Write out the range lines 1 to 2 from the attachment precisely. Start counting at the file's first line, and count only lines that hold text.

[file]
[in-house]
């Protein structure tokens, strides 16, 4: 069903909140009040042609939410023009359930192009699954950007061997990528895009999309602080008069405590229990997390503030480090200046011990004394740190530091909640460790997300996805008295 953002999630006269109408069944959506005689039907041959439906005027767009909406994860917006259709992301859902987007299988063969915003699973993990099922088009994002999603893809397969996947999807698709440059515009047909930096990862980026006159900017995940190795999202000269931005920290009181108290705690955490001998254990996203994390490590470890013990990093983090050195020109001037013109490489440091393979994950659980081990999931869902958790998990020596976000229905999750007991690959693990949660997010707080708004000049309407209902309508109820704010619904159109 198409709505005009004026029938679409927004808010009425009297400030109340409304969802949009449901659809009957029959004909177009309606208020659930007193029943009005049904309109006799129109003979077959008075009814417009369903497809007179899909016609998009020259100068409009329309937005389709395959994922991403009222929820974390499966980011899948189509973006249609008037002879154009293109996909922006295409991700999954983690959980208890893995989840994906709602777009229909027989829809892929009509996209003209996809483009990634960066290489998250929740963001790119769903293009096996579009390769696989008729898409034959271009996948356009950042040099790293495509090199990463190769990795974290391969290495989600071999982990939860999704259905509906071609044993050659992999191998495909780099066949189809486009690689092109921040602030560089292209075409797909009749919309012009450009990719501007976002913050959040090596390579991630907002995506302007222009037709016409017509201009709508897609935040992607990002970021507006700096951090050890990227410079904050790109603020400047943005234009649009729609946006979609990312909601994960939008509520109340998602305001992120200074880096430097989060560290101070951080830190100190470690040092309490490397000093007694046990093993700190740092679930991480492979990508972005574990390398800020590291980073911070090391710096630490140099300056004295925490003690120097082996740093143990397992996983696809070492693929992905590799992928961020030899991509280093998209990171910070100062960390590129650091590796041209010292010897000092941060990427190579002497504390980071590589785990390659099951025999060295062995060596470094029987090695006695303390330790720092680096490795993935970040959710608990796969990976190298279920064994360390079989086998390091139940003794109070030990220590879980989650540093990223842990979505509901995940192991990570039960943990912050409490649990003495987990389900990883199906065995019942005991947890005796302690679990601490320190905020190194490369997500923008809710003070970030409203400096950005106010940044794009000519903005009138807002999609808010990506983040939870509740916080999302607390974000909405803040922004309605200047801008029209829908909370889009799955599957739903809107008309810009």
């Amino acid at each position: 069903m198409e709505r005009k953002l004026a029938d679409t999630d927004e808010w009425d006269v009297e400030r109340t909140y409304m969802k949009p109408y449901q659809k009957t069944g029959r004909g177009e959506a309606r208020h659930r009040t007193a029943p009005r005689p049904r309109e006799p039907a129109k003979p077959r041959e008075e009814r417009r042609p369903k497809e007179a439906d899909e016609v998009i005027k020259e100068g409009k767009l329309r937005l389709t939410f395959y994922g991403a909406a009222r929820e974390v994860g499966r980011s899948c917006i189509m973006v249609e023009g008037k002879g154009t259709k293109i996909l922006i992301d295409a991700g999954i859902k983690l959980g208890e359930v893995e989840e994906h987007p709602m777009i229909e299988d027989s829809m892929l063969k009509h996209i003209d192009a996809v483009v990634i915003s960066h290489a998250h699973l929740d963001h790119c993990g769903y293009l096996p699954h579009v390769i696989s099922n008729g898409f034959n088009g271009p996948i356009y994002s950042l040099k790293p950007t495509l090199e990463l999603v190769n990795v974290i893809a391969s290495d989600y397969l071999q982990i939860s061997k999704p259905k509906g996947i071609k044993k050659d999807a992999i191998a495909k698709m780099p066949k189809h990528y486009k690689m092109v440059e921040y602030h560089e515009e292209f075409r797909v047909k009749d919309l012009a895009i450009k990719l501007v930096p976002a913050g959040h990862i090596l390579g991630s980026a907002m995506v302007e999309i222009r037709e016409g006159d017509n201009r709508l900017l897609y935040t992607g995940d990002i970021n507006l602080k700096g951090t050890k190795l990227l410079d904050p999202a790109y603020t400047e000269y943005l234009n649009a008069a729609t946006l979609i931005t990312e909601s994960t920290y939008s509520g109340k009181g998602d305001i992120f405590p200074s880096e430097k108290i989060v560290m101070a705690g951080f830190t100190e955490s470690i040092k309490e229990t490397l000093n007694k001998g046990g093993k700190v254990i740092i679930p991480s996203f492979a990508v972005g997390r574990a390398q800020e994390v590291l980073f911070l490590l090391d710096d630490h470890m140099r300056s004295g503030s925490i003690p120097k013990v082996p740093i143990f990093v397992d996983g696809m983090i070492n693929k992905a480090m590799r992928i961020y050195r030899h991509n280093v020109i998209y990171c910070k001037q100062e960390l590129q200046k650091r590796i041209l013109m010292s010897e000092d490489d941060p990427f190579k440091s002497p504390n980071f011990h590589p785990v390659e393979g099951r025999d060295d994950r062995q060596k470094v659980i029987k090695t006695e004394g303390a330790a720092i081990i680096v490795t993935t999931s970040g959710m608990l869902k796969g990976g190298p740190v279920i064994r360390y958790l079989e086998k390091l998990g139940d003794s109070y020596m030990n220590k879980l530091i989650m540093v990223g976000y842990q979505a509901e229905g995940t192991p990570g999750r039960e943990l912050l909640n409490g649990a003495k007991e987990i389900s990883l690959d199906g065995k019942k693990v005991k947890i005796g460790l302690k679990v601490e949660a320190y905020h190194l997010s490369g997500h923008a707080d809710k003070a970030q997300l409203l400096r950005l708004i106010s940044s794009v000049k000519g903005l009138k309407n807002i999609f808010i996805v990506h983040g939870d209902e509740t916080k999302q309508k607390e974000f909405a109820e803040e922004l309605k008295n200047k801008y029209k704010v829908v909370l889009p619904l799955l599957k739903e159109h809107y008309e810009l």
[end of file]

[in-house]
């Protein structure tokens, strides 16, 4: 069903909140009040042609939410023009359930192009699954950007061997990528895009999309602080008069405590229990997390503030480090200046011990004394740190530091909640460790997300996805008295 953002999630006269109408069944959506005689039907041959439906005027767009909406994860917006259709992301859902987007299988063969915003699973993990099922088009994002999603893809397969996947999807698709440059515009047909930096990862980026006159900017995940190795999202000269931005920290009181108290705690955490001998254990996203994390490590470890013990990093983090050195020109001037013109490489440091393979994950659980081990999931869902958790998990020596976000229905999750007991690959693990949660997010707080708004000049309407209902309508109820704010619904159109 198409709505005009004026029938679409927004808010009425009297400030109340409304969802949009449901659809009957029959004909177009309606208020659930007193029943009005049904309109006799129109003979077959008075009814417009369903497809007179899909016609998009020259100068409009329309937005389709395959994922991403009222929820974390499966980011899948189509973006249609008037002879154009293109996909922006295409991700999954983690959980208890893995989840994906709602777009229909027989829809892929009509996209003209996809483009990634960066290489998250929740963001790119769903293009096996579009390769696989008729898409034959271009996948356009950042040099790293495509090199990463190769990795974290391969290495989600071999982990939860999704259905509906071609044993050659992999191998495909780099066949189809486009690689092109921040602030560089292209075409797909009749919309012009450009990719501007976002913050959040090596390579991630907002995506302007222009037709016409017509201009709508897609935040992607990002970021507006700096951090050890990227410079904050790109603020400047943005234009649009729609946006979609990312909601994960939008509520109340998602305001992120200074880096430097989060560290101070951080830190100190470690040092309490490397000093007694046990093993700190740092679930991480492979990508972005574990390398800020590291980073911070090391710096630490140099300056004295925490003690120097082996740093143990397992996983696809070492693929992905590799992928961020030899991509280093998209990171910070100062960390590129650091590796041209010292010897000092941060990427190579002497504390980071590589785990390659099951025999060295062995060596470094029987090695006695303390330790720092680096490795993935970040959710608990796969990976190298279920064994360390079989086998390091139940003794109070030990220590879980989650540093990223842990979505509901995940192991990570039960943990912050409490649990003495987990389900990883199906065995019942005991947890005796302690679990601490320190905020190194490369997500923008809710003070970030409203400096950005106010940044794009000519903005009138807002999609808010990506983040939870509740916080999302607390974000909405803040922004309605200047801008029209829908909370889009799955599957739903809107008309810009």